Invoicing and VAT
When you sell something to one of your clients, normally you will send an invoice. The Dutch government has set some demands on how you are oblidged to be invoicing.
What must be stated on an invoice
• The date that the supplies or activities are delivered ;
• The date of issue of the invoice;
• The date of any prepayment;
• The due date of the payment
• Your own name and address;
• Your Tax number;
• Your Chamber of comerce registration number;
• The invoice number (invoices must be numbered consecutively);
• Name and address of the client;
• A clear description of the activities or goods;
• The fee(s) and the total sum of fees (without VAT);
• The correct VAT rate (21%, 9% or 0%);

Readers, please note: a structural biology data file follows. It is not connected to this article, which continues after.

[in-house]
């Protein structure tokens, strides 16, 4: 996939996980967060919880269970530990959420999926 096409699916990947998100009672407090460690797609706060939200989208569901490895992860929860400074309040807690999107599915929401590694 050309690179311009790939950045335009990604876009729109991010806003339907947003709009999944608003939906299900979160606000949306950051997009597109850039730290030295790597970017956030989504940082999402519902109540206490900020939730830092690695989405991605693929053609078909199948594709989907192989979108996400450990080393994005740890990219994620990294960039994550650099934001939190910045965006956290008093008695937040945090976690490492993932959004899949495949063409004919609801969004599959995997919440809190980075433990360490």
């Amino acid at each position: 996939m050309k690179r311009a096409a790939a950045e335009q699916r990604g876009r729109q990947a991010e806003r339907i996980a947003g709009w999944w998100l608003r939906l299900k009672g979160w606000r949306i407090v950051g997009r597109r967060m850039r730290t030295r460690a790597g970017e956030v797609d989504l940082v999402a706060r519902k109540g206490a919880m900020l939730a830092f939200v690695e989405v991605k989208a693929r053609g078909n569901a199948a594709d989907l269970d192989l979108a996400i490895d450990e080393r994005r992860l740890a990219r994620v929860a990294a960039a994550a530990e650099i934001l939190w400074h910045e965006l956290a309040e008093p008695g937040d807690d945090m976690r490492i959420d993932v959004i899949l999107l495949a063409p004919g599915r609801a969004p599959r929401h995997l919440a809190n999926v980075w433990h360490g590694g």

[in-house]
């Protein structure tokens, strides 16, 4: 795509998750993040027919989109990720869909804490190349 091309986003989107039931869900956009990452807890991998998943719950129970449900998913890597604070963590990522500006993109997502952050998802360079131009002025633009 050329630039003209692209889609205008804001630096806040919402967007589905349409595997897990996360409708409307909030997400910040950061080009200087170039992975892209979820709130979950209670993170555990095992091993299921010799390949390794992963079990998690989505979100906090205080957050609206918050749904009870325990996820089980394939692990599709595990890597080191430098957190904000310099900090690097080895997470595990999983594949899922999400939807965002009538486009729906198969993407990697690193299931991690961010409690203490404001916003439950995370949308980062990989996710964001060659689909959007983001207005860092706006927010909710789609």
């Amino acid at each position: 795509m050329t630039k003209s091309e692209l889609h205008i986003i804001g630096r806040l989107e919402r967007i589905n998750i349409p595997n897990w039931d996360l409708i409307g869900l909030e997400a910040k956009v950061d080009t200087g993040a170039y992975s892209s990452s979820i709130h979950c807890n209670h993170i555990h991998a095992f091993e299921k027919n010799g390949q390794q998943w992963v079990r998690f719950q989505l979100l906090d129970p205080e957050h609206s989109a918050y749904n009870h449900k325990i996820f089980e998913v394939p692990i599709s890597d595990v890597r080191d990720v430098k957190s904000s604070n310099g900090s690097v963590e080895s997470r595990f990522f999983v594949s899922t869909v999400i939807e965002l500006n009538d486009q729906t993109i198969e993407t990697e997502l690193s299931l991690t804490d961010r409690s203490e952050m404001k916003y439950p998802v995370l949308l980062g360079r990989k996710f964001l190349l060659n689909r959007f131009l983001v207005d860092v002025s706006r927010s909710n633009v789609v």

• The VAT amount that the clients has to pay (specifying a different amount than the VAT tax is not allowed);
• The total amount that needs to be payed (fees plus VAT);
• The VAT-number of the client in case the VAT is transferred to the client and;
• If applicable put on invoice: ‘VAT shifted to client’ or 'reversed charge method'.
Please note: Extra charges like travel expenses should be included in the tax calculation. An invoice must be made within 15 days after the end of month in which the work was done. If you fail to properly set up an invoice, it may result in loosing the right to deduct or reclaim VAT.
If you supply goods or activities to business clients in other EU Member States, you’re sometimes allowed to reverse charging the VAT to the client. This is possible under strict conditions. The most important thing is that the transfer is reported on the invoice ('reversed charge method') and the VAT number of the client must be noted on the invoice.
Also, if you receive an invoice you need to make sure it meets the requirements. Are you paying a Dutch invoice from a non-Dutch bankaccount? Bear in mind that fees are charged for payment orders from outside the Netherlands. You bear the cost of these fees.